Matt Catley, who goes by the name of Skye Dreamer believes we are all a part of Earth, and when we fall in love with our home we find a natural desire to protect and give back to our common life source. My art is offered as an expression of this affection with an invitation into participation with nature.”
Matt tells us that each creation starts with inspiration received while walking barefoot outdoors. They take form through a coalescence of found materials, such as rocks, leaves, and branches brought together by his hands. A photograph is taken to capture the transient art, rendering it digitally for a chance at permanence. The photo is printed locally, wood for the frame received from fallen trees, and the final framed piece built by him so he can share the wild fruits with the viewer.
The nature art displayed spans the last four years of his creative journey through this medium. They feature natural creations from Calgary to Victoria, down the West Coast to Baja, Mexico, and overseas in the tropics of Malaysia. While his entire collection is dozens strong, these photos were selected as a mixture of personal and fan favourites. He hopes they may serve as a reminder of the beauty of the wild, the potential of co-creating with nature, and the healing power of a curiosity for the unknown.
This month will be Matt’s first participation in the Exposure Festival, which he expresses excitement in taking part. The growth and evolution of his art has been gradual, and started with the initial spark of inspiration from Andy Goldsworthy. His nature art is featured in a documentary titled “Rivers and Tides” back when he created his first piece “Formless Fibonacci”, the day after watching Andy’s movie. While nature art (or land art) has been around for a few decades, the movie introduced his to this crucial moment and concept.
The use of photography to capture the transient nature art came from Matt’s desire to share his creations with others. “I had some experience with photography throughout my childhood and youth that I was able to draw from to take the pictures.” His primary medium of inspiration is the creative aspect of the nature art which pushes him to dive further into his photographic skills so as to share his love of the outdoors. What initially started as a pure moment of co-creation with nature, soon grew to include photographic considerations of lighting, backdrop, perspective, and colours within the entire scene in the photo to really highlight the nature art in the best way.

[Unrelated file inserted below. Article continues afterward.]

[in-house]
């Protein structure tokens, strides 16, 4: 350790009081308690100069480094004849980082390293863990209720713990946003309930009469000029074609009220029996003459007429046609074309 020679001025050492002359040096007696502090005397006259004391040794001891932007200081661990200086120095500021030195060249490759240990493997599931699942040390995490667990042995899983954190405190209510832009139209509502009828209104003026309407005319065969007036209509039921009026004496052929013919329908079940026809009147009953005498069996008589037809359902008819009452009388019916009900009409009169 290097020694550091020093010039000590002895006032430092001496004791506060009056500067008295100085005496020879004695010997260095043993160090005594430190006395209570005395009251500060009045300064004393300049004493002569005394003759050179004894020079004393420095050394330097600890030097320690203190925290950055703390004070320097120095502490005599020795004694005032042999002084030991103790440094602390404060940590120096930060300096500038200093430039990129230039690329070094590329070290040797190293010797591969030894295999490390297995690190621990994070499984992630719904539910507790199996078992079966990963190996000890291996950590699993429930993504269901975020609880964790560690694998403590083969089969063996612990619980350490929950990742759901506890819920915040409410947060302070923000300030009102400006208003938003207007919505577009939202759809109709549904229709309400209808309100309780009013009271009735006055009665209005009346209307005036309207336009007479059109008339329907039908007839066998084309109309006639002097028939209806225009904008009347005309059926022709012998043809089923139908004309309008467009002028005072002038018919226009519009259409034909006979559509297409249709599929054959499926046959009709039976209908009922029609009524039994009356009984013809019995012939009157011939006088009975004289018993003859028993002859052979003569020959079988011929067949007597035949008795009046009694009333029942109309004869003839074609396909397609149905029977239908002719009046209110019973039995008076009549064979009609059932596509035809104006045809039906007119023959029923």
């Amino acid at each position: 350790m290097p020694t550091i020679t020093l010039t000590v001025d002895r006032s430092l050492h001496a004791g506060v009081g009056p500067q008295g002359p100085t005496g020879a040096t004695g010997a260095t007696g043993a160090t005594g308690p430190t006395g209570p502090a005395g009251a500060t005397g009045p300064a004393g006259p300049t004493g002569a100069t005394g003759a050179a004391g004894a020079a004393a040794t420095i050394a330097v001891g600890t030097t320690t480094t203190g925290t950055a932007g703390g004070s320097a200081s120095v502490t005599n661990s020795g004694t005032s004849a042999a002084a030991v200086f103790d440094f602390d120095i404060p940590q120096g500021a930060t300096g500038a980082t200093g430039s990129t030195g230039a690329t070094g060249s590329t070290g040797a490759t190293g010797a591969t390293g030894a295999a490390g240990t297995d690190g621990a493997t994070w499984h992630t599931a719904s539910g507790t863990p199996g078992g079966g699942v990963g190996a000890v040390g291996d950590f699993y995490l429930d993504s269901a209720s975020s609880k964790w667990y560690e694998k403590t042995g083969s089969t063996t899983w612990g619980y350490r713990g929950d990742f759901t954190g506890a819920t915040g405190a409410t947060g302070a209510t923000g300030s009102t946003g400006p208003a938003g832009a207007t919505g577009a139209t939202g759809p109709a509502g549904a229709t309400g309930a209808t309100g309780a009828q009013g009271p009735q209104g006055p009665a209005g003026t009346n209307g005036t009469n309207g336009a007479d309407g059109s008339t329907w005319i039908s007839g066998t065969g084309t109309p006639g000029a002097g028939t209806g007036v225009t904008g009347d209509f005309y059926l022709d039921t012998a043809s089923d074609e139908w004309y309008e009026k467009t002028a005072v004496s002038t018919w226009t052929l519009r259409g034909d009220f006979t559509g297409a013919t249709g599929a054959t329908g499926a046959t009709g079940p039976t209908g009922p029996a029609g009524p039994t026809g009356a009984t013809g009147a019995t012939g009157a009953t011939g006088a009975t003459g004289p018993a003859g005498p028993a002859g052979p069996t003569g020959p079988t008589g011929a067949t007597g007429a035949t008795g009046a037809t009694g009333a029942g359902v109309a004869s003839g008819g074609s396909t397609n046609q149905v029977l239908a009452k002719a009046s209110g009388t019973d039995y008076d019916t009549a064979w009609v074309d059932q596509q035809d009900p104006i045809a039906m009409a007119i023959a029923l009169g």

“I currently use a Panasonic Lumix to take the digital photographs and enjoy the expanded possibilities that emerge from the tools of the digital realms.”
As a lifelong fan of a more natural look to things, he finds himself constantly dancing with the question of how much digital editing he should use. “Hardly any digital photos you see these days aren’t modified in some way during post-production. I certainly tend towards minimal editing and when I do use Photoshop it is typically in order to make minor adjustments in lighting, colour, and balance.” He continues telling us “My preference is to retain as much of the original, natural look as possible. I don’t feel as though Photoshop is inherently a good or a bad tool for photography, simply that it allows for greater creativity and personal preferences to emerge in the artistic process. With the proliferation of digital editing however, I do feel that it is nice to know if a photograph is untouched digitally as that requires more skill on the photography side, rather than the digital editing side of the artistic process.”
“I find myself enjoying most every creative process I am given opportunity to try as each medium offers new skills and insights that transfer to my core creative passions. Having a greater understanding and appreciation for multiple artistic platforms enhance my own talents and gifts as well because inspiration is infectious!”
Although the majority of Matt’s nature art path was primarily immersed in the creation and growth of his nature art skills, the photographic side of his work has been taking him in new directions as he learns more about this artistic medium and the journey of sharing with others, both digitally and tangibly through printing and framing.
“I am currently working on building my community base through the recent completion of my fourth annual nature art calendar for 2018 as well as getting my framed pieces into people’s homes, markets, shows, and galleries in Calgary.”
Since his first steps into printing and framing, just over one year ago, he has been given the opportunity to show his work in two galleries, four art markets, two local retail stores, one print media publication, and a few web media uses. While these experiences were incredible, his tells us his greatest accomplishment is found in the large picture, with all of it taken together, having been able to fund his life and travels through his creativity. “It is a challenging and rewarding path as I learn to transform my art into service and value for the community who take the step into the unknown with me. Knowing that there are people who are willing to help support and nurture my creative gifts means the world to me.”
You can see more of Matt’s photography at the following sites: